Persistent postural-perceptual dizziness is diagnosed on the basis of a typical medical history (Box 1) (1). The dizziness, which the patient may describe in various ways, is exacerbated by an upright posture, by active or passive motion of the body, and in surroundings with complex or moving visual stimuli, such as shopping centres. The patient often reports a precipitating acute episode of dizziness. In 25 % of patients, this is due to vestibular neuritis, benign paroxysmal positional vertigo (BPPV) or vestibular migraine (1). The symptoms may also arise after mild head trauma or anxiety attacks (2). The patient feels unsteady, but a clinical neurological examination is usually normal. Some have vestibular findings due to the precipitating disorder or a comorbid condition, such as a pathological head impulse test, unilateral spontaneous nystagmus, positional nystagmus, a pathological caloric test, saccades upon ophthalmological examination, and veering or falling towards the impaired side while standing or marching with the eyes closed (Unterberger’s/Fukada’s test) (7).

Box 1 Diagnostic criteria for persistent postural-perceptual dizziness. All criteria must be fulfilled (1).

One or more symptoms of dizziness, unsteadiness, or non‐spinning vertigo are present on most days for 3 months or more.

  1. Symptoms are persistent, but wax and wane.

  2. Symptoms may not be active throughout the entire day.

Symptoms are present without specific provocation, but are exacerbated by:

  1. Upright posture,

  2. Active or passive motion without regard to direction or position, and

  3. Exposure to moving visual stimuli or complex visual patterns.

The condition usually begins shortly after an event that causes dizziness, unsteadiness or problems with balance. Precipitating events include acute, episodic or chronic vestibular syndromes, other neurological or medical illnesses and psychological distress.

  1. When triggered by an acute or episodic precipitant, symptoms typically settle into the pattern of criterion A.

  2. When triggered by a chronic precipitant, symptoms may develop slowly and worsen gradually.

Symptoms cause significant distress or functional impairment.

Symptoms are not better attributed to another disease or disorder.

Differential diagnoses and comorbidity

Relevant differential diagnoses include other vestibular syndromes (bilateral vestibulopathy, mal de debarquement syndrome, benign paroxysmal positional vertigo, Ménière’s disease), neurological disorders (migraine, cerebellar degeneration, parkinsonism, cerebral small vessel disease, orthostatic tremor), adverse effects of medications, orthostatic hypotension, vestibular schwannoma, coronary heart disease, deficiency diseases (including vitamin B12 or iron deficiency) and anxiety disorder (8).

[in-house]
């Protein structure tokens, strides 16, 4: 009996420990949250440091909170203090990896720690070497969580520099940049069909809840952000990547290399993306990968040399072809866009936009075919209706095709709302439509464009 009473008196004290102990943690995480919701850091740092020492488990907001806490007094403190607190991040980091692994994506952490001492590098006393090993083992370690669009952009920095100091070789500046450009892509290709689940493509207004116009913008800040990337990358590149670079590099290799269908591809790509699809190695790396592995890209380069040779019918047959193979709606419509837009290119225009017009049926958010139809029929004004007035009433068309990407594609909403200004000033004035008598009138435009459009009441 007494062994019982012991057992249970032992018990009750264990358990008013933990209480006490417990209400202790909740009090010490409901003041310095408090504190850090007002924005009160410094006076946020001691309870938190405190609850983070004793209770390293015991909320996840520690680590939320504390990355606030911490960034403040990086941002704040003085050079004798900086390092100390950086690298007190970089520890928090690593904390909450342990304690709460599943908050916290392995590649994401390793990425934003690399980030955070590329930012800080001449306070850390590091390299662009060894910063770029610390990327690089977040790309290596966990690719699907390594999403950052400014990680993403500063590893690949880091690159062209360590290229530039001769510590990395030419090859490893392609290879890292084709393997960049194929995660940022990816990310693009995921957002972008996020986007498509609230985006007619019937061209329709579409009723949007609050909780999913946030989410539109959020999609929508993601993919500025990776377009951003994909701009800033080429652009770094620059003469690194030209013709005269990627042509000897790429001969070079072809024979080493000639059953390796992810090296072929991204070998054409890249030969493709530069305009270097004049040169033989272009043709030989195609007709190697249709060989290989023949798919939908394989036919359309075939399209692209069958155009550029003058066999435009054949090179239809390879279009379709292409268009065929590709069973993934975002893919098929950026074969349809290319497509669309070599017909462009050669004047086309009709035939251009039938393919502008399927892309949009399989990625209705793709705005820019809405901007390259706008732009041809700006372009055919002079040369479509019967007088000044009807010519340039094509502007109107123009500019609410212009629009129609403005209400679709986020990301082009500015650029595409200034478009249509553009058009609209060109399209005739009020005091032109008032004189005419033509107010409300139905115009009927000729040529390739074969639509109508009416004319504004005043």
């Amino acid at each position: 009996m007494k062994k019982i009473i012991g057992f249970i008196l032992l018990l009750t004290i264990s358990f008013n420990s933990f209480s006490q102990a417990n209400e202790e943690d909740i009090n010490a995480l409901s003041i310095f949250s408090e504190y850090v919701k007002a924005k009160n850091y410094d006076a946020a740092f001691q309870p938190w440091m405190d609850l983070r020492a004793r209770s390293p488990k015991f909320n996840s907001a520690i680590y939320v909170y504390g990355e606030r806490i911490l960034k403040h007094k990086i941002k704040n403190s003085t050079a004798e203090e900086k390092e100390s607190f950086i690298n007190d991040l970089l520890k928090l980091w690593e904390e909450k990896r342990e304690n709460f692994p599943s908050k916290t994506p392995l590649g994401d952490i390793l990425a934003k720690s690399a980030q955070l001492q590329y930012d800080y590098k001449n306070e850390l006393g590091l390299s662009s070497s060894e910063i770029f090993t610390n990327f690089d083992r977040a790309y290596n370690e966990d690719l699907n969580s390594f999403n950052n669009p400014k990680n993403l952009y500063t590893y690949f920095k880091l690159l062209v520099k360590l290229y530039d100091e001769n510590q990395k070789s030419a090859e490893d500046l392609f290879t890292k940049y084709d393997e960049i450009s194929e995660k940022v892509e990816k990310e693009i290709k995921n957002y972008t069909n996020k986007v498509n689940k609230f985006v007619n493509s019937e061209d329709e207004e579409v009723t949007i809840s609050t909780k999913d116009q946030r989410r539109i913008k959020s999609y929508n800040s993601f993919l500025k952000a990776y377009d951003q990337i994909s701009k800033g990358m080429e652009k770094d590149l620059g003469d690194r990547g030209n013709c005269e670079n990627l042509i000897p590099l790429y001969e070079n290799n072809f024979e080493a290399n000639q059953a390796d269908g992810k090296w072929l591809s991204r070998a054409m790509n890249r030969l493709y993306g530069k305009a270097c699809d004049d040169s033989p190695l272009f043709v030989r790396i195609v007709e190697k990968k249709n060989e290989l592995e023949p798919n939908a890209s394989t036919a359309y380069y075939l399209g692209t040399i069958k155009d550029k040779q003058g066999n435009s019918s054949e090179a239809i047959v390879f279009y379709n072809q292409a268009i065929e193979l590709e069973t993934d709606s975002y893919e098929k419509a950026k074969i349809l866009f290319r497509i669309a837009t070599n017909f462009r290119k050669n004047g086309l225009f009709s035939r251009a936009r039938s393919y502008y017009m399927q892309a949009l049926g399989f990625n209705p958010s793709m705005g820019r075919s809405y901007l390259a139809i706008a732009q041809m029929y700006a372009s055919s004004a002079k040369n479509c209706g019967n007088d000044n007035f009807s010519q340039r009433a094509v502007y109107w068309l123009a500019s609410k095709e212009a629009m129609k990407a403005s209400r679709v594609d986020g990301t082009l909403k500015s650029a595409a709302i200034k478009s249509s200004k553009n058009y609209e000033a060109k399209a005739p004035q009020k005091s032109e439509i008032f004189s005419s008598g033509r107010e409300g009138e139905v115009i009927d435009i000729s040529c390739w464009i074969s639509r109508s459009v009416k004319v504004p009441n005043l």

Treatment

In our experience the following points are key:

Respect. It is important to acknowledge that the patient’s symptoms and functional impairments are genuine.

Reflection. Talk to the patient about his or her symptoms and their effects on everyday life, as well as his or her thoughts on the underlying cause and on the future

Reattribution and rehabilitation. Name the condition and explain to the patient that it is well-known, common and potentially treatable. Explain the background (Figure 1) and emphasise that persistent postural-perceptual dizziness is not a diagnosis of exclusion, but rather has its own diagnostic criteria. The condition must not be confused with social anxiety, but may be exacerbated by psychological mechanisms (9).

Vestibular rehabilitation

There is substantial evidence that vestibular rehabilitation is effective in cases of vestibular injury or dysfunction (3, 10), but responses may vary depending on the aetiology (11).

Vestibular rehabilitation is an exercise-based treatment consisting of eye, head and body movements designed to stimulate and optimise vestibular compensation. The goal is to reduce the experience of dizziness and imbalance by re-establishing effective and automatic eye-head coordination, reducing anxiety and self-monitoring, increasing fitness, boosting confidence and learning to live with dizziness. The treatment is suitable for anyone who can perform a daily low-intensity exercise programme for 6–12 weeks. Many patients can do this independently. Others require follow-up by a physiotherapist.

The exercises used to promote recovery begin cautiously and slowly increase in intensity. The exercises consist of head movements (bending backwards and forwards, tilting from shoulder to shoulder and turning to the sides, with eyes open and closed, at rest and while moving the body), eye movements (keeping the eyes fixed in different directions while moving the body), rolling the body from side to side in a lying position, bending the head towards the floor in a sitting position, standing up from a lying position, standing with the legs together, standing on one leg, standing heel-to-toe, and walking in a circle on an uneven surface, combined with head and eye fixation exercises (12).

Some patients may benefit from cognitive behavioural therapy in addition to vestibular rehabilitation (3).

Antiemetic drugs, betahistine and drugs for travel sickness have no place in vestibular rehabilitation, but may instead delay recovery. Such medications should only be used for a brief period in the acute phase of vestibular neuritis to relieve symptoms and increase physical activity (13).

The patient has consented to the publication of this article.

4

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Hillier S, McDonnell M. Is vestibular rehabilitation effective in improving dizziness and function after unilateral peripheral vestibular hypofunction? An abridged version of a Cochrane Review. Eur J Phys Rehabil Med 2016; 52: 541–56. [PubMed]

11

Bittar RS, Pedalini ME, Lorenzi MC et al. Treating vertigo with vestibular rehabilitation: results in 155 patients. Rev Laryngol Otol Rhinol (Bord) 2002; 123: 61–5. [PubMed]

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13

Jafarzadeh S, Pourbakht A, Bahrami E et al. Effect of early vestibular rehabilitation on vertigo and unsteadiness in patients with acute and sub-acute head trauma. Iran J Otorhinolaryngol 2018; 30: 85–90. [PubMed]